Surveillance & Privacy in art

For my ‘current events’ in privacy & information I have decided to give some examples of new-media artworks / experiments that refer to the subject. This is a choice of some project which will each give its own perspective and hopefully be informative as a ‘what’s being done in the field’ kind of overview. This is of-course a very limited overview, but hopefully you’ll find it useful and inspiring.

Data-Sniffing visualization as art


Carnivore PE is a Private Edition software based on the FBI’s Carnivore (the nick-name of the DS1000 used by the FBI for data-sniffing). It was built by the RSG (Radical Software Group) to give artists an opportunity to explore data-sniffing as an artform and be engaged in issues of surveillance and privacy. The artists create artworks – Carnivore clients using the classes on the site for either Processing, Java, Flash, Max, Director, PHP, Perl and Visual Basic. Various artists have contributed to the project, one of them Jonah Bruker-Cohen’s (ITP alum) Police State, is an installation that present the closed circuit that is built into every data-surveillance mechanism. It consists of 20 police car toys that are all remote-controlled by a radio signal that is based on Carnivore’s sniffing for ‘dangerous words’ (the same ones sniffed by the FBI). When prompted, the system uses the relevant California police code transformed to ascii and sent as a radio signal to the cars. The information being sniffed by the authorities in order to tighten their control is actually the same one which is controlling them.

Home-Land Security

Dr. Optimator’s parodical commentary on surveillane has illustrated the term ‘Homeland Security’ through 60X 1.CAM Ultimate Interactive WebCam Surveillance System! – a set of networked objects that are waiting for terrorists or enemies of the state in order to educate them in the righteous American ways. The space is viewed online through 3 surveillance webcams that are presenting it’s interior in real time. A switch panel on the site allows for the user to turn the networked objects on and off when they see an unwanted (?) guest entering the house.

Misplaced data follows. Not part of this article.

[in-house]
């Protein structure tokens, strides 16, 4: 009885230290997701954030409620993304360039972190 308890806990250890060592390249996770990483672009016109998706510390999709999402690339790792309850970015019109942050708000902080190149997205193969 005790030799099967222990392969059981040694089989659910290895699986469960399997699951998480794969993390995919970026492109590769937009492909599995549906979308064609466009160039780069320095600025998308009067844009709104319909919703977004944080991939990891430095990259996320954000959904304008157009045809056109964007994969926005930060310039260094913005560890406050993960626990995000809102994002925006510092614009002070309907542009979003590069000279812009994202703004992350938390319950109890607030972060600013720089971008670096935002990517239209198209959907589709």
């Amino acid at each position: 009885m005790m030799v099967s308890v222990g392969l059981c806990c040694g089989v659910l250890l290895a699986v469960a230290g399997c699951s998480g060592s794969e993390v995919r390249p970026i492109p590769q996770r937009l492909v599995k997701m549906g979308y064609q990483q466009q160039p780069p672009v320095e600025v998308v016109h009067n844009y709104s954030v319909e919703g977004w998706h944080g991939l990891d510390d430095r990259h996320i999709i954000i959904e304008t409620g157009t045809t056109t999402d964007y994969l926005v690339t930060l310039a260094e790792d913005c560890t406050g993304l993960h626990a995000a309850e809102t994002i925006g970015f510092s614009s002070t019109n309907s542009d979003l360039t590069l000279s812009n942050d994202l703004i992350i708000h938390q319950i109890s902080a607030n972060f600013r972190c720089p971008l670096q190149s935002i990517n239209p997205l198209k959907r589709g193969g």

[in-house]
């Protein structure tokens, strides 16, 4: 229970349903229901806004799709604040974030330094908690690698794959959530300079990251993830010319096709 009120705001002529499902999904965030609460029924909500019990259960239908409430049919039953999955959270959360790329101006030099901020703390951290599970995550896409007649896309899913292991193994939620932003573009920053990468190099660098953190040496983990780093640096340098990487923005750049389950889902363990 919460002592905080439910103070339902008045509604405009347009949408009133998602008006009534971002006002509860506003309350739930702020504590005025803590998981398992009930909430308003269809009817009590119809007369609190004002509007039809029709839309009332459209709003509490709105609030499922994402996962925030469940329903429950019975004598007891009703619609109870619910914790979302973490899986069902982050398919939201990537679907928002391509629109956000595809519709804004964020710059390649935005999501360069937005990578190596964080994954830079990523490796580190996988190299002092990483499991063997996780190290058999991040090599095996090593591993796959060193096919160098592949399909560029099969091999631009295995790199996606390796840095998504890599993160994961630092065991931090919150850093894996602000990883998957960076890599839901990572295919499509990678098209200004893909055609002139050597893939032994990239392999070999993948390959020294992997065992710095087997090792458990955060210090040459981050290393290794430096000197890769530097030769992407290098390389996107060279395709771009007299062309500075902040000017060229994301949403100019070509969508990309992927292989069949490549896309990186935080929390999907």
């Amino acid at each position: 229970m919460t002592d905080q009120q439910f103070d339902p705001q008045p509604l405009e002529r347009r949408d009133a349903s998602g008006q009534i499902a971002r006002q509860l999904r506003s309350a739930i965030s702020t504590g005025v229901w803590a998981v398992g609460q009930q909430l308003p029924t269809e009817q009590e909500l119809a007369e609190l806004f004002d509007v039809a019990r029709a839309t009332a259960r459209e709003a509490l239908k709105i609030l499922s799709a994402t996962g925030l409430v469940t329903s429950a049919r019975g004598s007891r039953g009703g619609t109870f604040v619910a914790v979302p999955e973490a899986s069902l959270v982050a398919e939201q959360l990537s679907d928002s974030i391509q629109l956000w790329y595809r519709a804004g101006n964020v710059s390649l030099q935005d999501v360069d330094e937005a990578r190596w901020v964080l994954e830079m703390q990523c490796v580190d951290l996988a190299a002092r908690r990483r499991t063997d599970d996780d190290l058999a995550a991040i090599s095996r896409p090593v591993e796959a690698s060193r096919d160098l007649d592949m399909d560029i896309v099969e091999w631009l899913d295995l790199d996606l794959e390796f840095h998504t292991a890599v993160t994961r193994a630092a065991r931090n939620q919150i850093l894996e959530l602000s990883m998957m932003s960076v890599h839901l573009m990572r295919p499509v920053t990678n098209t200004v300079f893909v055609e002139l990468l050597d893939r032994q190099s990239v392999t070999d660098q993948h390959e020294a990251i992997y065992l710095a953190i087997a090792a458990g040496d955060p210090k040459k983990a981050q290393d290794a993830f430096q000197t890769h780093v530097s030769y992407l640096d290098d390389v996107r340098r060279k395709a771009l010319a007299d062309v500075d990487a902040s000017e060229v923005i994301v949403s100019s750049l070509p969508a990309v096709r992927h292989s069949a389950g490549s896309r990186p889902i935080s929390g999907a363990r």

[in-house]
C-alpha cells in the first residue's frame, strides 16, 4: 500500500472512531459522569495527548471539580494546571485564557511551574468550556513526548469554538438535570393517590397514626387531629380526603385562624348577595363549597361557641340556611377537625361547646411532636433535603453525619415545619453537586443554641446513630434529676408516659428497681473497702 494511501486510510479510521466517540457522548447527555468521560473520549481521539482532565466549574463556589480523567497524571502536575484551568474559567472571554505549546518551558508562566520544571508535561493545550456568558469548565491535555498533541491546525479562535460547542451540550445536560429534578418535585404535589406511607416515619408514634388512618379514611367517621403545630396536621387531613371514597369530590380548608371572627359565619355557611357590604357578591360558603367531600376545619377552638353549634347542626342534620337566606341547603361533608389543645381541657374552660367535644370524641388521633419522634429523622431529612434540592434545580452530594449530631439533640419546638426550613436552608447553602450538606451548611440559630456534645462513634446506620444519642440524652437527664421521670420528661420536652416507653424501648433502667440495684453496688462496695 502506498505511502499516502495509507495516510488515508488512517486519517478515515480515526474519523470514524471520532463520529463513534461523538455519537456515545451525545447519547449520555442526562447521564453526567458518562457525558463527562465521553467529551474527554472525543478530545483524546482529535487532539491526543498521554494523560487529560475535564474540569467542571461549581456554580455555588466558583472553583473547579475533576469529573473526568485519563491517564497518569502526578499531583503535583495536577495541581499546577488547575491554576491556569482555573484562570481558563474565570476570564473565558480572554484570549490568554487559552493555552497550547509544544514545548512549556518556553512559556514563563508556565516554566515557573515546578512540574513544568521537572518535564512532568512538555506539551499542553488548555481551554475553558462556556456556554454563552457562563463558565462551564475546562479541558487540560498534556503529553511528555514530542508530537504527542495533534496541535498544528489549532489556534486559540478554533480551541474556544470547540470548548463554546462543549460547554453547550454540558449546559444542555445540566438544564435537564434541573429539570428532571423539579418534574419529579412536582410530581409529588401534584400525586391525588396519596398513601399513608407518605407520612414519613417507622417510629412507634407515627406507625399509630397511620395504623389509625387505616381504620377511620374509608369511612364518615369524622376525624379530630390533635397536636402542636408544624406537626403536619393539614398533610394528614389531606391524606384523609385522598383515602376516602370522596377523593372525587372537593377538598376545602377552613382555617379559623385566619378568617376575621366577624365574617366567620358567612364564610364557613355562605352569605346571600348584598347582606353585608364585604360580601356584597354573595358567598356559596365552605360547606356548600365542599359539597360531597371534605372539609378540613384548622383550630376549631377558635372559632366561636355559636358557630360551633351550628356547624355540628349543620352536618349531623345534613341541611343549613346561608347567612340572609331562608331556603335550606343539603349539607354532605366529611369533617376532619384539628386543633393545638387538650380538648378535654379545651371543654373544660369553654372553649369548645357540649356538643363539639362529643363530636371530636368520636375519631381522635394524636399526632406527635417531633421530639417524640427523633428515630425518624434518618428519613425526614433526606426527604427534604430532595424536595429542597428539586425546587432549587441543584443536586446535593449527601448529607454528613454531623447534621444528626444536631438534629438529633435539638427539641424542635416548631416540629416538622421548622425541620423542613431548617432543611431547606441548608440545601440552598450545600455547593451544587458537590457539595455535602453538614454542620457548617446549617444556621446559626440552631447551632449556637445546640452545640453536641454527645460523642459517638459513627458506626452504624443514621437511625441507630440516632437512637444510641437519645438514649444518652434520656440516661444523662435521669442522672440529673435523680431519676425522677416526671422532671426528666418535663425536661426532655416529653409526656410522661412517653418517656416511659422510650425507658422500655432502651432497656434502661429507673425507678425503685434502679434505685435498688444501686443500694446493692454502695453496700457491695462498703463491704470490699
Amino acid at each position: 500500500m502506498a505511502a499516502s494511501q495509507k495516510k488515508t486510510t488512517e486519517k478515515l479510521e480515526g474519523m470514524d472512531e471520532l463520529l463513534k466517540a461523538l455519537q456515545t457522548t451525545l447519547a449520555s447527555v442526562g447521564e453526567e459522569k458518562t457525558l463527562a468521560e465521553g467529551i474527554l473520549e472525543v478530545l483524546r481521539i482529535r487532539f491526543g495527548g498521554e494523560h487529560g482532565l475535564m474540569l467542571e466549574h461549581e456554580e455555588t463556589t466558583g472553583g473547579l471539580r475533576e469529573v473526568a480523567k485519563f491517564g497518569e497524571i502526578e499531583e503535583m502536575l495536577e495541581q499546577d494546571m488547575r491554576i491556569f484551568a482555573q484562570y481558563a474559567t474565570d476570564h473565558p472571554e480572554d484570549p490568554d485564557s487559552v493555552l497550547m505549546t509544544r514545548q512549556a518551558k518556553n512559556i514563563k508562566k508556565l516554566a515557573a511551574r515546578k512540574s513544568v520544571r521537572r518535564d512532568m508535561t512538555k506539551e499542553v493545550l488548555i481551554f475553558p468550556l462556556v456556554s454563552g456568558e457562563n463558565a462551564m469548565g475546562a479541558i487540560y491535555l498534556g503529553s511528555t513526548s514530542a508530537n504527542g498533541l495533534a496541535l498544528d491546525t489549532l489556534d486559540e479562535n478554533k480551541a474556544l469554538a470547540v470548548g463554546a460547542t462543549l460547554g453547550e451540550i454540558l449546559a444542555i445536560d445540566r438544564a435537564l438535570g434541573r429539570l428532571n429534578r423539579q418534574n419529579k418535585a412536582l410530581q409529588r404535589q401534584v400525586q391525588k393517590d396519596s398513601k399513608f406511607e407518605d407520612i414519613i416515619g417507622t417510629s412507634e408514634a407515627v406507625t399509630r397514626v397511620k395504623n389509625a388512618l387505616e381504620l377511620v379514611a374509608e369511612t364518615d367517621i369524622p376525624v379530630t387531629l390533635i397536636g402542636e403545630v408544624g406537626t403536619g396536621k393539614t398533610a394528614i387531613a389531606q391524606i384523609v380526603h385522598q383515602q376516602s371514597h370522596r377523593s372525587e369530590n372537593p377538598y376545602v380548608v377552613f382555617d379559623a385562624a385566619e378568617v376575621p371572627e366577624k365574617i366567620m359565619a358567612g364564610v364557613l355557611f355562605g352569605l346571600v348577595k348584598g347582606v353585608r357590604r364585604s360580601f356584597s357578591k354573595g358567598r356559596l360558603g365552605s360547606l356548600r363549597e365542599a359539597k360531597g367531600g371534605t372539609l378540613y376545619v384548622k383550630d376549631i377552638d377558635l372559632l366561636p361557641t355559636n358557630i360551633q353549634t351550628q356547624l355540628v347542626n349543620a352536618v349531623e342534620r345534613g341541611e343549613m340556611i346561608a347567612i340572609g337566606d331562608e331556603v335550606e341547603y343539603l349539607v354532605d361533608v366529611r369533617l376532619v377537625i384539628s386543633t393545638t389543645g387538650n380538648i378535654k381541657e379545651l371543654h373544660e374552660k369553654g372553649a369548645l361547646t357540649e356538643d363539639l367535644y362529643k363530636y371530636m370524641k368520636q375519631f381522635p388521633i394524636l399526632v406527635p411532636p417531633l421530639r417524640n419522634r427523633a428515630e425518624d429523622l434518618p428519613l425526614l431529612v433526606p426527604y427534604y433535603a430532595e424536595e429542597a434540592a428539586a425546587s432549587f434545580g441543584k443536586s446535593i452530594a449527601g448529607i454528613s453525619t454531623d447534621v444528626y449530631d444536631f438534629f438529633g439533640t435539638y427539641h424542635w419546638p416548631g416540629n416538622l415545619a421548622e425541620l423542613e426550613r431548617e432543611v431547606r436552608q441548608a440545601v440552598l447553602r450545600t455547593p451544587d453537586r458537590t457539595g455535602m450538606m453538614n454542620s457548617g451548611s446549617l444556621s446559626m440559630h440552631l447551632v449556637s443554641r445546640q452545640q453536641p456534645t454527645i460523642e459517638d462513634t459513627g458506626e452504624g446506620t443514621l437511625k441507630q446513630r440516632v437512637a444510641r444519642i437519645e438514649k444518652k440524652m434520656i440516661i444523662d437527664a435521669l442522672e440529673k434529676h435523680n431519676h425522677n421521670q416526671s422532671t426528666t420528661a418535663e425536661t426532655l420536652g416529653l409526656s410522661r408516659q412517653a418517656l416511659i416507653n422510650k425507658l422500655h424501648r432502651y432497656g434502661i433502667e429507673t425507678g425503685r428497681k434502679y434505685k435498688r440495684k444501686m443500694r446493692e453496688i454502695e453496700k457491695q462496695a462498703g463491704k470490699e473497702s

Privacy is Stupid

An other artistic approach is the denouncement of privacy as a performative act, a form of digital exhibitionism. Such is 0100101110101101.org’s Life Sharing a project in which for 3 years they have opened their private computers to be browsed through the web by everybody, all their personal information including private documents and e-mails were public. They concluded their artist statement by the words “Privacy is stupid.”

Under the same approach we can view Alberto Frigo obsessive project. Since the 24th of September 2003 he has photographed every object he has used. He cataloged the actions by date and by type on his site. The project is ongoing…

Sousveillance

If Surveillance means “watching from above” Sousveillance is “watching from underneath”. It is reverse surveillance or watching the watchers. It is both pursued as an artistic approach and as a political activist one.

Trevor Paglen is an artist/media activist that has devoted himself to investigative sousveillance. Through his project ‘The Hidden Bases’ he uncovers a ‘Black World’ of hidden army facilities. He documents ‘black bases’, their locations and their codes, ‘black workers, companies and corporations’ an industry that under lifelong secrecy worths an estimated 30 billion dollars, and unmarked ‘black planes’ that conducting flights that delivers prisoners to secret CIA torture bases.

Existec is a project of wearable surveillance cameras, the kind used in casinos and department stores.

Through the We Love New York exhibition the public was invited to join artists and activists in mapping surveillance cameras in new-york.

Another less dramatic yet still in the spirit of sousveillance is the (still developing) ITP project We Watch Back, A distributed way for web users to share information about the privacy policies and coercive tactics of sites on the web.

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